Hyundai Motor and its smaller affiliate Kia Motors are seeing their performance in the United States get worse. The Chinese market is the worst in terms of sales due to the Chinese government’s retaliation over the deployment of the U.S. Terminal High Altitude Area Defense (THAAD) system, but the U.S. market is far worse than China in terms of profitability.
The sales growth of eco-friendly vehicles, including hybrid electric vehicle (HEV) which emerged as an alternative that can boost the sluggish market with growing sales in the first half of the year, also started to flatten out last month.
According to industry sources on September 11, Hyundai Motor America made a loss of 245.3 billion won (US$217.04 million) in the U.S. market in the first half of this year. Hyundai Motor’s operating loss in the first half reached the 70 percent level of 341.8 billion won (US$302.42 million) of the total operating losses last year. The figure also far surpassed the loss of 162.8 billion won (US$144.05 million) in 2015. The U.S. market situation is more serious than the Chinese market in terms of profitability. The loss of Beijing Hyundai Motor Co. (BHMC), a 50-50 joint venture between Hyundai Motor and Beijing Automotive Industry Holding Co., stood at 210 billion won (US$185.76 million) in the first half of the year, relatively lower than Hyundai Motor America.
As the market cannot pick up in the short term, the total losses in the U.S. market are expected to surge this year.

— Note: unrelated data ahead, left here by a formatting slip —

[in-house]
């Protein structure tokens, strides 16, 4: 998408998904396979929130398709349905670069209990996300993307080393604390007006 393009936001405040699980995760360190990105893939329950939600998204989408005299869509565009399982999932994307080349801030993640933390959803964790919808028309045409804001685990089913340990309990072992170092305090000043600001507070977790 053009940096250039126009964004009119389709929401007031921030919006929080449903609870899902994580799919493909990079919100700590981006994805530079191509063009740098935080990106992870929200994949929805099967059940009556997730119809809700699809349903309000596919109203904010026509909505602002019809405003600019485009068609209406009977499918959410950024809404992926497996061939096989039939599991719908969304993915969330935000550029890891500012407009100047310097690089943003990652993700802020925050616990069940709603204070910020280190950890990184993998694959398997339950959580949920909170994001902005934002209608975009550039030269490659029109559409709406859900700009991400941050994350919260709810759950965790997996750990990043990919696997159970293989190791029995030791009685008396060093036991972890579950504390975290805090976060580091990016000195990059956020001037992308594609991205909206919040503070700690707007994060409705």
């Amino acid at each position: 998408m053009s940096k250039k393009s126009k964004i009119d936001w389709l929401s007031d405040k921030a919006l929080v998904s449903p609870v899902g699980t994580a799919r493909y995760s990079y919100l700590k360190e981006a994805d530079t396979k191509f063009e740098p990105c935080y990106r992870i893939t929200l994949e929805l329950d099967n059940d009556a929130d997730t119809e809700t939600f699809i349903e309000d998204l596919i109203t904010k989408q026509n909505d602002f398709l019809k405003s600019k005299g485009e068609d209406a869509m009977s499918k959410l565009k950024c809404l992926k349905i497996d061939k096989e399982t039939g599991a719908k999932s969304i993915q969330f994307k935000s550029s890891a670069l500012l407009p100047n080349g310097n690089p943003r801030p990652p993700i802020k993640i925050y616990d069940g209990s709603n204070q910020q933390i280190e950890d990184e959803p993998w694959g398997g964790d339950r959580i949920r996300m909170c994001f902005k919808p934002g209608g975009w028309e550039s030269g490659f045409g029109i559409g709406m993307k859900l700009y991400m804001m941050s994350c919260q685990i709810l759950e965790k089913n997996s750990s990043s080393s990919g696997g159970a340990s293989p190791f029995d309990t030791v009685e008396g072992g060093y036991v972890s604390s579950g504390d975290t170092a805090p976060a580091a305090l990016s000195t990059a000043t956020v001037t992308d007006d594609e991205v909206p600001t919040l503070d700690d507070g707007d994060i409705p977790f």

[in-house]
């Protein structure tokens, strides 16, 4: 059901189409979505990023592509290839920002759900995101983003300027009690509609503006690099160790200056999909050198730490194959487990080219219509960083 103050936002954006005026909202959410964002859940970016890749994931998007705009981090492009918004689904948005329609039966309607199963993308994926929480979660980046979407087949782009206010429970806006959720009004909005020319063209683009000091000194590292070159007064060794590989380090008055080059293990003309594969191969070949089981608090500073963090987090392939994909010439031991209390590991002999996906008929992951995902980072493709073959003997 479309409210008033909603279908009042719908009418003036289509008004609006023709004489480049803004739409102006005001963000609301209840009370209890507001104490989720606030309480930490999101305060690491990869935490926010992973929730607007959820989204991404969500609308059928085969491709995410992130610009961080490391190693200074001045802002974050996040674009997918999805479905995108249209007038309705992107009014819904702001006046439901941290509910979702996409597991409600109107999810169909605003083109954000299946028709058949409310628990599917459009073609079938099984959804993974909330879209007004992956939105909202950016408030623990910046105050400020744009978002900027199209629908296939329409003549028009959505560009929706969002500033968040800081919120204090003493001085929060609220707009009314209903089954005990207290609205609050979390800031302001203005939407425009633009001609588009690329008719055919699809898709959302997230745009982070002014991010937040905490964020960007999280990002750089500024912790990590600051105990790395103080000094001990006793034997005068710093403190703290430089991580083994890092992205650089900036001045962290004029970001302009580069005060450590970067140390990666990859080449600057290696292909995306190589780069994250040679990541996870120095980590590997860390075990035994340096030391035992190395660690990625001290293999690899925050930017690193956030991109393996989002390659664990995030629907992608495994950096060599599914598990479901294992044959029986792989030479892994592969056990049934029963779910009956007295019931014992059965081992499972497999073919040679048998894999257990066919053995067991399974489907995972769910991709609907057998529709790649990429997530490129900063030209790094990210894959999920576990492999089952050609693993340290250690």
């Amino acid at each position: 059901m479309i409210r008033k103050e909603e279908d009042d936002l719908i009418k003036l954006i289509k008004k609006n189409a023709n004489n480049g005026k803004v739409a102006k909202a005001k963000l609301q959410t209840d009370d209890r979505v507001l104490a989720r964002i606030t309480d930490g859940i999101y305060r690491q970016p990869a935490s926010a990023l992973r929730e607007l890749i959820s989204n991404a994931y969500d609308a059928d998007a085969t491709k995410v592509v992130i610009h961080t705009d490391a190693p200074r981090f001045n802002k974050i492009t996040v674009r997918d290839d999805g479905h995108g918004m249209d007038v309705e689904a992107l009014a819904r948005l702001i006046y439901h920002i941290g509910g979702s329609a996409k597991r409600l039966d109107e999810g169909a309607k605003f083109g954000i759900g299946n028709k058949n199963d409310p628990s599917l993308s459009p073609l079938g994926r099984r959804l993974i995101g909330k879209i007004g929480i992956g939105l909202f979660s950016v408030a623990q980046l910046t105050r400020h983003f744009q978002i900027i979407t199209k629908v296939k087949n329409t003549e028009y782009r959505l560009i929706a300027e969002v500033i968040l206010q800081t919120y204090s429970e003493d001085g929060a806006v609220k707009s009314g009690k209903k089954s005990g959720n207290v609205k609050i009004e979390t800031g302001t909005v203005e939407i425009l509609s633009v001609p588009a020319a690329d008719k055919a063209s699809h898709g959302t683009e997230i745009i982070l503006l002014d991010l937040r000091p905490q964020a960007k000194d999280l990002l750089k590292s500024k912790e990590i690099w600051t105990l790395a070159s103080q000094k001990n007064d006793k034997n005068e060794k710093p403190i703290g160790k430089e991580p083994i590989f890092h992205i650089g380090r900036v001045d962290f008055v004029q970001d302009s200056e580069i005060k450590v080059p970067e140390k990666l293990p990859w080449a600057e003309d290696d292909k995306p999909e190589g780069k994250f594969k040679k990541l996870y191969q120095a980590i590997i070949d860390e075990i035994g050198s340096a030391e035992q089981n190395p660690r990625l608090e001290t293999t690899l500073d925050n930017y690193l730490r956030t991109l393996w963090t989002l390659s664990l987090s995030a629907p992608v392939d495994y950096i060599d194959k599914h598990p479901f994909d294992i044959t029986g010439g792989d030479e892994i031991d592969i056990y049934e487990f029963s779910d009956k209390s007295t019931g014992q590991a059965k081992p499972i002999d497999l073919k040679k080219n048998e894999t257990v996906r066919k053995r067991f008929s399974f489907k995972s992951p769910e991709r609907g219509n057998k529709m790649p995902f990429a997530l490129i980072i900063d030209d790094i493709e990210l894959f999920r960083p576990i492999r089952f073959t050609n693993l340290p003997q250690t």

Kia Motors is seeing its losses increase more rapidly. The company had a gain of 18.5 billion won (US$16.37 million) in 2015 but it showed a loss of 134 million won (US$118,532) last year. However, it posted 135.7 billion won (US$120.04 million) in loss in the first half of this year alone.
The sharp drop of Hyundai-Kai Motors’ profitability in the U.S. market is largely due to the decrease of fleet sales, including rental cars and mass sales which have lower profitability, and rapid increase of dealer incentives. Fleet sales, which sells a large quantity of products to government offices and companies at one go, has lower profitability than retail sales. This is why Hyundai and Kia Motors are slashing fleet sales after May. In addition, industry watchers say the two companies’ sluggish sales are also due to the steep fall in sedan sales, lack of sports utility vehicle (SUV) lines and lower price competitiveness of Hyundai Motor after it decided to sell its products at the fair price in recent years.
The sales of environmentally friendly cars are also decreasing. According to U.S.-based eco-friendly car website HybridCars.com, the share of Hyundai and Kia Motors in the U.S. HEV market dropped 4 percent points from 17.13 percent in July to 13.85 percent in August.
An official from Hyundai Motor said, “The sales to individual consumers in the U.S. market is ok but profitability dropped as we reduced the sales to corporations. The decrease of the Ioniq HEV was due to the strike and vacation in South Korea in July and August.”